The Virginia Supreme Court today ruled that Virginia state government may issue $55 million in bonds to finance new construction at TV preacher Pat Robertson's Regent University.
Americans United for Separation of Church and State, the group that brought the lawsuit, criticized the 5-2 ruling, calling it a blow to church-state separation.
"Thanks to this ruling, the state of Virginia can now help Robertson pass the collection plate," said the Rev. Barry W. Lynn, executive director of Americans United. "Churches and church schools should rely on private donations, not public support."
Lynn, a Virginia resident, served as lead plaintiff in the Virginia College Building Authority v. Barry Lynn case.
Lynn said the decision undermines the right of Virginians to support only the religious ministries of their choosing. "Pat Robertson is a multi-millionaire, and he shouldn't look to the state for a handout for his ministries," he noted.
Observed Ayesha Khan, AU's litigation counsel, who argued the case before the Virginia high court, "The facts demonstrate that Regent University is a deeply religious institution. While Regent is free to strengthen and expand its religious activities, it should not be free to ask taxpayers to foot the bill. We're disappointed with today's decision."
Robertson sought the bonds to underwrite new construction at Regent's Virginia Beach campus and the building of a satellite campus in Alexandria, Va. On July 30, 1999, Richmond Circuit Judge Randall G. Johnson ruled against the bond issue, noting that the Virginia Constitution forbids government support of sectarian institutions. Today's ruling by the state high court overturns that decision.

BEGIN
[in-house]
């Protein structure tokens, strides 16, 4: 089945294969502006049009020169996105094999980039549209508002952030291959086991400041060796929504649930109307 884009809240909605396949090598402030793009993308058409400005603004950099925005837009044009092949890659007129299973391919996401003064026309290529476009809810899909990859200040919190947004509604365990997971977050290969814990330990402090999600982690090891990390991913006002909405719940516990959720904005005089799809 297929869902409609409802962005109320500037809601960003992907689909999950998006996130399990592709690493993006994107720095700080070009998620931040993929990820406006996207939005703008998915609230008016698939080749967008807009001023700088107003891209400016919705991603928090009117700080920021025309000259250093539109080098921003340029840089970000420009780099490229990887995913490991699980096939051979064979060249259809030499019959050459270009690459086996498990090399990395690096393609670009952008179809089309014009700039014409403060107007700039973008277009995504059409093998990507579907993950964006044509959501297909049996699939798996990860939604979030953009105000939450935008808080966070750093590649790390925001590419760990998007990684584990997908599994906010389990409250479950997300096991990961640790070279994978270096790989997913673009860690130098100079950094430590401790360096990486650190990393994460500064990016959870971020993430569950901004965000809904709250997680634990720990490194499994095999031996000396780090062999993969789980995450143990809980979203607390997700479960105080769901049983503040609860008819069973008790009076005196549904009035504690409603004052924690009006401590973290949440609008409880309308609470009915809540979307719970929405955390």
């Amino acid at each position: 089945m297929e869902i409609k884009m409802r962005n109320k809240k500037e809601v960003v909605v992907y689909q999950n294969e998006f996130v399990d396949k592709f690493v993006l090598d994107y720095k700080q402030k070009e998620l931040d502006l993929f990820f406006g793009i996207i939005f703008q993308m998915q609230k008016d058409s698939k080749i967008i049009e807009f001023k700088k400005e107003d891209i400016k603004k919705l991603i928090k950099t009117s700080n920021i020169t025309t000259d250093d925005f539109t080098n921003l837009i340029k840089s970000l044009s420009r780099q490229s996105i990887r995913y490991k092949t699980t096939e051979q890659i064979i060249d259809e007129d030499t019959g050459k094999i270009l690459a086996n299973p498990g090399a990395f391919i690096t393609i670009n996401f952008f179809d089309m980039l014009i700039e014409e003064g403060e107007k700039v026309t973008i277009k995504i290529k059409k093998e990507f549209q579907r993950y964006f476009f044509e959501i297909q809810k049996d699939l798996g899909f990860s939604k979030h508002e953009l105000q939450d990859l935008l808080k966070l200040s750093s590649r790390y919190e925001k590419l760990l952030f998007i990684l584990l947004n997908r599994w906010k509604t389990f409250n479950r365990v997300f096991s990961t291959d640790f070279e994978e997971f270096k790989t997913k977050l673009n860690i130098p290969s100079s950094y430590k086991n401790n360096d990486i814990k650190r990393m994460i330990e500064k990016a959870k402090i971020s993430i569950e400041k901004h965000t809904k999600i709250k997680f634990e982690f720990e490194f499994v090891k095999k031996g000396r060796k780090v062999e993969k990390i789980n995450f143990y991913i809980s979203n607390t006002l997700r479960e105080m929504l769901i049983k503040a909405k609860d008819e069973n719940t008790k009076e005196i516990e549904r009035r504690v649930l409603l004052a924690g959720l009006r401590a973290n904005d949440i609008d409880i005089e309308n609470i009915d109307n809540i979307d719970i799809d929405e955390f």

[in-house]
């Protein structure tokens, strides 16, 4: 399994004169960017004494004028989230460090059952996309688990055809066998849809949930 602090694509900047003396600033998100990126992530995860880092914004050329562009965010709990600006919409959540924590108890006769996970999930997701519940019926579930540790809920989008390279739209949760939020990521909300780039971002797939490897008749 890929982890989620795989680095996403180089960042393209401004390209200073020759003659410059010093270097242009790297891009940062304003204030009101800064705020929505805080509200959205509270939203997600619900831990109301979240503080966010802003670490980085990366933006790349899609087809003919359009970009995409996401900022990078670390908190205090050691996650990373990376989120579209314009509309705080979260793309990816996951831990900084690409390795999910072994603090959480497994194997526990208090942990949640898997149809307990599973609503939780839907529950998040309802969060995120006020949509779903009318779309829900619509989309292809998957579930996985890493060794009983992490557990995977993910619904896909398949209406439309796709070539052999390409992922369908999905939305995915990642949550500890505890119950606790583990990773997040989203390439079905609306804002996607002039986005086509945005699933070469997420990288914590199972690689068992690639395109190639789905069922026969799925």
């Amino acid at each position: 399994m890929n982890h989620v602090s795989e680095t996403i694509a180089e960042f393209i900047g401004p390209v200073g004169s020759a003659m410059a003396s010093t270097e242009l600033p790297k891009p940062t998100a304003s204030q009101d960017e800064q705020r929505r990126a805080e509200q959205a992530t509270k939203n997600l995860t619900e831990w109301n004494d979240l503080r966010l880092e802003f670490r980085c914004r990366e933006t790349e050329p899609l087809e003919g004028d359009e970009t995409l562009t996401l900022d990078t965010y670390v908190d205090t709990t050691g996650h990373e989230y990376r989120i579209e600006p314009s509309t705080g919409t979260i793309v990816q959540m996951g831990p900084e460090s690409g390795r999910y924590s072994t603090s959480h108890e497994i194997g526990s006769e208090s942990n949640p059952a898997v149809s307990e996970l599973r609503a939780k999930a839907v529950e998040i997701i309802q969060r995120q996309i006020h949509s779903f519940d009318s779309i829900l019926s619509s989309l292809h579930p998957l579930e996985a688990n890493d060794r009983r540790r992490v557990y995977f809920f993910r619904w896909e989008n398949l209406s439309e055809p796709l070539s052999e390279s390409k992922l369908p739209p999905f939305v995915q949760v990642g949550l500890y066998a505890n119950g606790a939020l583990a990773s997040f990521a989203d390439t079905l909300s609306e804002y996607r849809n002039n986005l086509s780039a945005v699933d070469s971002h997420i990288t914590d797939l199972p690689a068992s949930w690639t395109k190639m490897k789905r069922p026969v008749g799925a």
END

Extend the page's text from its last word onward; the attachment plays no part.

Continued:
Americans United argued that the bonds would be a form of government aid to Regent. Although the state will not be responsible if Regent defaults on the bonds, government issuance will save the school $30 million in debt service over the 30-year loan period.
At the lower court, Americans United attorneys were able to prove that Regent includes its fundamentalist Christian perspective in all classes and other educational activities, based on a series of documents that the group had obtained. Americans United noted that Regent's mission statement says the school exists to "bring glory to God the Father and His Son Jesus Christ through the work of the Holy Spirit." The university, the statement continues, seeks to provide "education from biblical perspectives" and "to be a leading center of Christian thought and action."
In addition, the school's admission form asks student applicants to submit a clergy recommendation and to discuss in detail "how your personal and spiritual objectives relate" to Regent's "Christ-centered educational philosophy."
Moreover, a faculty handbook obtained by Americans United demonstrated that Regent's faculty members are required to make a declaration of faith and must provide the school's dean with a copy of class syllabi, each of which is to include a "statement of how the Christian faith and Bible will be incorporated into the class."
Americans United's position also cited a 1991 unanimous decision from the Virginia Supreme Court that said Jerry Falwell's Liberty University in Lynchburg was ineligible for a similar bond issue because of Liberty's "pervasively sectarian" religious character. AU sponsored the litigation blocking Falwell's request of government assistance.
Americans United is a 60,000-member public policy group that works to support religious freedom by upholding the separation of church and state. Based in Washington, D.C., the organization has members in all 50 states, including Virginia. Americans United brought this action with the cooperation of the Virginia branch of the American Civil Liberties Union.
Americans United is a religious liberty watchdog group based in Washington, D.C. Founded in 1947, the organization educates Americans about the importance of church-state separation in safeguarding religious freedom.